It is with great sorrow that we report the passing of Donald Lee Bloom.
Donald was the first test pilot of the Bell 222 Prototype (c/n 47001 - N9988K) and took her up for the first maiden flight on the 13th of August 1976.
He sadly passed away on the 18th July 2017.
Services for Don were held at 12:30 pm. on the 31st of July 2017 at Dallas-Fort Worth National Cemetery.
Don was born in Tulsa Oklahoma on the 23rd of April 1932 and was fascinated with flying from a very young age. His dream of becoming a pilot was put on the back burner when football became his passion during high school and college.
It was during his senior year in college at the University of Houston with a football scholarship where he graduated in 1955, that becoming a pilot became his ambition.
Following graduation he joined the U.S. Navy flight-training program. After his preflight training, Don became a navy cadet and was commissioned in the U.S. Marine Corps. His first flight as a pilot was in Pensacola, FL in October 1955. After spending four years flying for the U.S. Marine Corps he became an experimental Test Pilot for Kaman Aircraft 1960-1961.
Don joined Bell Helicopter as an experimental test pilot and development pilot in 1961. Don retired from Bell Helicopter as a senior experimental test pilot 1990, and continued his love of flying as an expert witness in aviation accident trials. His credentials during his career at Bell include first flights and structural demonstrations in the model 577 (super UH-1D), OH-58A, AH-1J, 206L series, 222 and UH-1C. As a Bell Helicopter Engineering Development test pilot, he flew structural demonstrations that were required for military approval.
|Donald Bloom at the controls of the first flying Bell 222|
He was the project development pilot on the first prototype fighter helicopter, the Bell AH-1G Cobra. Don was project pilot on 187 projects between 1961 and 1990, logged 150 flight test projects in chronological sequence, log books reflecting the flying of 102 different helicopters and 15 fixed-wing aircraft. Total flight hours logged are 14,000 plus, of which 6,540 are experimental and development time.
He developed high velocity curves for the OH-58A, and the jet ranger variants 206L, 206L-1, 206L-3, 206B, 206B-1, 206B-3, 204B-4 and the UH-1C. In 1984 the Society of Experimental Test Pilots presented the coveted Iven C. Kinchloe Award to Don for his successful investigation into the spin phenomena of the OH-58A (later identified as loss of tail rotor effectiveness-LTE).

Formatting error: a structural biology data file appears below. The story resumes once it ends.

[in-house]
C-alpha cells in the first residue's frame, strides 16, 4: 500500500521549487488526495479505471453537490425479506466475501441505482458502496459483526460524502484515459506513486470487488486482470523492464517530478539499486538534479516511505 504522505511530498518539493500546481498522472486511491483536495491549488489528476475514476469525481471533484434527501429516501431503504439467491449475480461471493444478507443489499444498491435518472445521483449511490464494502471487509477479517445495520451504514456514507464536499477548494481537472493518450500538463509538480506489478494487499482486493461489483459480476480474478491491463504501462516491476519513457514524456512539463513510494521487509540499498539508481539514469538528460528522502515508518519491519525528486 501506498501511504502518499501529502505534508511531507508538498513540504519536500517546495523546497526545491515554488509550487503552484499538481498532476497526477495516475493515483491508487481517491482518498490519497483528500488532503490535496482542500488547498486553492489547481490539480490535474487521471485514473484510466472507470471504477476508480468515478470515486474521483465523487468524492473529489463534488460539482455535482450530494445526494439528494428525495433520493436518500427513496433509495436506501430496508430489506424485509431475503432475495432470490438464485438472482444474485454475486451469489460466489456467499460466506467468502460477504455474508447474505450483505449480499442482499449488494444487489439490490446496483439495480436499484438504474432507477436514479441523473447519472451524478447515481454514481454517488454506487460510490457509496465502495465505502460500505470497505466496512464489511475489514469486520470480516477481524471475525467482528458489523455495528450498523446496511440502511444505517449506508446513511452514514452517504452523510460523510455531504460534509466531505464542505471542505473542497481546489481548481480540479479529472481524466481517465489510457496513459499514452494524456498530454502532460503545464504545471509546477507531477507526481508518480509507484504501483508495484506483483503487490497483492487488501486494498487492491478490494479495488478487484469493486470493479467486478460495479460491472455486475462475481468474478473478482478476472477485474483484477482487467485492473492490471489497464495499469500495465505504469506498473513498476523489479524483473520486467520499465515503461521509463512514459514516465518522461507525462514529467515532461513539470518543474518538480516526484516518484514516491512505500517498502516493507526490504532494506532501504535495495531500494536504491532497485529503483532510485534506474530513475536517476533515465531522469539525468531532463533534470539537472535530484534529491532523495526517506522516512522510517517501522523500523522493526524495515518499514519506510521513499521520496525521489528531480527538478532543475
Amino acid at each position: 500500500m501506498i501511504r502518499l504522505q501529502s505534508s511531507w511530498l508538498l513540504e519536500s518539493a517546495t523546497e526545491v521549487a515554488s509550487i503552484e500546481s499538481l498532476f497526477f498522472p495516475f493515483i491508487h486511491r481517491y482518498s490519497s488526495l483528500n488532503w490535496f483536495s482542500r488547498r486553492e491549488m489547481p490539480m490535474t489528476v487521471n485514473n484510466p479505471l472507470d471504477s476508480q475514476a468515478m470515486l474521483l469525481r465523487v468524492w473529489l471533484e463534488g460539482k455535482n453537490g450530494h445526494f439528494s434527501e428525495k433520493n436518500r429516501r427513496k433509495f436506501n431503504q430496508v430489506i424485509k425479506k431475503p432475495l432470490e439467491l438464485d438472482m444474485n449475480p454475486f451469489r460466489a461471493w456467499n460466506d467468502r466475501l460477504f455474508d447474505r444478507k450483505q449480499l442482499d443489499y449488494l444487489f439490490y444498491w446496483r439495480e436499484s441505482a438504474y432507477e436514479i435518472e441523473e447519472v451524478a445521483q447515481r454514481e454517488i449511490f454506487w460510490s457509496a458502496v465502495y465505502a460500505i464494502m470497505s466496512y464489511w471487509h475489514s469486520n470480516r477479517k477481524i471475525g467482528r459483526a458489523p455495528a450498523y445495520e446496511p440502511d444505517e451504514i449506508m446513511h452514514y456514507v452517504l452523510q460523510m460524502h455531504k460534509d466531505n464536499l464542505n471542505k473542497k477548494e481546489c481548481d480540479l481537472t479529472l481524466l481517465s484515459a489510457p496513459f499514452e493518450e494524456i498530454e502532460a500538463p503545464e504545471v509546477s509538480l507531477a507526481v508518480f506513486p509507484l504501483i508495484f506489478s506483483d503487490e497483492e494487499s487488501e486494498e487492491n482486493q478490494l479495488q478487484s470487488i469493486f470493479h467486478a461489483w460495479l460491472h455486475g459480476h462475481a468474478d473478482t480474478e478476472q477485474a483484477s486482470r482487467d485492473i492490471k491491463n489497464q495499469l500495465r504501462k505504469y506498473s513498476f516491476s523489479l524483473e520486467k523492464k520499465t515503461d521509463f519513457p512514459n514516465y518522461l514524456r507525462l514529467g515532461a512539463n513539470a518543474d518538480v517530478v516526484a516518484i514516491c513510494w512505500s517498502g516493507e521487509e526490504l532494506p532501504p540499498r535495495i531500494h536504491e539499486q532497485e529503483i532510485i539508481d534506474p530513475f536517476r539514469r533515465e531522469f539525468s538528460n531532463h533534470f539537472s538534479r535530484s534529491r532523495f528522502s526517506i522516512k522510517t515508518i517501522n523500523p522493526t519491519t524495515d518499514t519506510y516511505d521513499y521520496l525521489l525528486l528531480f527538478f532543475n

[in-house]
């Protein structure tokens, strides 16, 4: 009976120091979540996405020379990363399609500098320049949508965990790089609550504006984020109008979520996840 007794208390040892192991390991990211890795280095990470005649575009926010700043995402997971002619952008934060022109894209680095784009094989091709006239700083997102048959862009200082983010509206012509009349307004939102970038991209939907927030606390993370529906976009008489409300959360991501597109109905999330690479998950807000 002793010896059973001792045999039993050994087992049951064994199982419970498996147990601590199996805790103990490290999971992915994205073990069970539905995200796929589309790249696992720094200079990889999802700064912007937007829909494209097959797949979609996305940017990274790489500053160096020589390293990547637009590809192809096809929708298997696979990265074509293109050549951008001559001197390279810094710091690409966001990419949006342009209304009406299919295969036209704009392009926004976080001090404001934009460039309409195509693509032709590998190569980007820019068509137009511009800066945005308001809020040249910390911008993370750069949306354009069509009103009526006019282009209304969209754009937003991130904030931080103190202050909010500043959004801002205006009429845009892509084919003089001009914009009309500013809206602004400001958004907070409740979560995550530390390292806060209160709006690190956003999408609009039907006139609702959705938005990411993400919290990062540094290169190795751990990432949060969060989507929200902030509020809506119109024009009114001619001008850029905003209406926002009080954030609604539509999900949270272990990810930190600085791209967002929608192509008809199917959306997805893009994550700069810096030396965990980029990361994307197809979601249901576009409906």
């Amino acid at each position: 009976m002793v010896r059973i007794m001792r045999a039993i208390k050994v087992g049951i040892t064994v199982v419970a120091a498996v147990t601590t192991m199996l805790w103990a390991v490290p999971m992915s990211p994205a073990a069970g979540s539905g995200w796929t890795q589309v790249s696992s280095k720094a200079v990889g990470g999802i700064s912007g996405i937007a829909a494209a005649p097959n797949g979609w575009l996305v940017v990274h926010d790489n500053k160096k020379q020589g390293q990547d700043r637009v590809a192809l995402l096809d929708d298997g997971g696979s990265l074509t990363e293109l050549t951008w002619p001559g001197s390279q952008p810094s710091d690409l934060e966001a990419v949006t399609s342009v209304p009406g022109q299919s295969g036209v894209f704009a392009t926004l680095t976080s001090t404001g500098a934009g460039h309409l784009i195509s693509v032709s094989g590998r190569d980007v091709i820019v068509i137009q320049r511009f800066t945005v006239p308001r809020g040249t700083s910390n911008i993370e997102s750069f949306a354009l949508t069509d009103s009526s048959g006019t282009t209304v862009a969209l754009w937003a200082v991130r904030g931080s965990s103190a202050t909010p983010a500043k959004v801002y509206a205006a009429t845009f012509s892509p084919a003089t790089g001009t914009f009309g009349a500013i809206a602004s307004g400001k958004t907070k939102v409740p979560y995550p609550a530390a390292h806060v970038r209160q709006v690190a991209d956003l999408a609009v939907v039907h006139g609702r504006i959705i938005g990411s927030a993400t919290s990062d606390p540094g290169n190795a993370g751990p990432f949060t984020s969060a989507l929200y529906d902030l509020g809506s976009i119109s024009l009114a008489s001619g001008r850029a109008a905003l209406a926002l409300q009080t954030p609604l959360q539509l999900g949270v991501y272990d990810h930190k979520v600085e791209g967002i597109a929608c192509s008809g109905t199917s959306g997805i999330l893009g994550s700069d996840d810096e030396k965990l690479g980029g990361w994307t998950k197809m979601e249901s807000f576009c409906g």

He was the first helicopter pilot to receive this award since its inception in 1958. Recipients of this award are displayed at the Smithsonian Air and Space Museum including John H. Glenn Jr., Neil Armstrong and Charles E. Yeager.
Don and Tom Wood, Bell Senior Technical Fellow, were also recognized in 1984 for developing a new understanding of LTE based on flight investigation for which they received the Howard Hughes Award.
This award is given in recognition of an outstanding improvement in the fundamental helicopter technology brought to fruition during the preceding calendar year. The results of this flight data and interpretation of this data is still taught at Bell’s Flight Training Academy today.
The FAA recognizes pilots who have demonstrated professionalism, skill, and aviation expertise by maintaining safe operations for 50 or more years by awarding the Wright Brothers “Master Pilot” Award. Don received this award in 2011.
For 21 years at Bell and 15 additional years since retirement, Don had served as SW Region / FAA Designated Engineering Representative Flight Test Pilot. From his first flight in 1955 through his retirement from Bell in 1990 and after his retirement, self employed, DB Aero, DER and DER consultant activities, expert witness trial and depositions, accident investigations and analysis, and helicopter operations advisor, Don continued to set an example for what the meaning “Master Pilot” is. According to his fellow pilots, “Don does not fly helicopters, he wears them.”
He was a loving son, husband and father.
Don is predeceased by his mother, Georgia Randolph Bloom (1984); father, Fred Miles Bloom (1988); and by his loving wife, Anne Marie Bloom of 52 years.
Don is survived by his children, Susan Bloom and partner, Tammy Upson, Stacy Bloom, Robert Bloom and Todd Bloom; Herb Waldrop (Don’s best friend, long time golf partner, coworker and expert engineer in flying), Cookie Kirschner (Don’s best friend and sister since the age of 12 that shared his love of playing the piano, writing music, singing and flying), and Bubba Applewhite (friend and golf partner).
Offer condolences for the family of Donald Lee Bloom at Lonestar Cremation.
|Photo (c) NavyMom|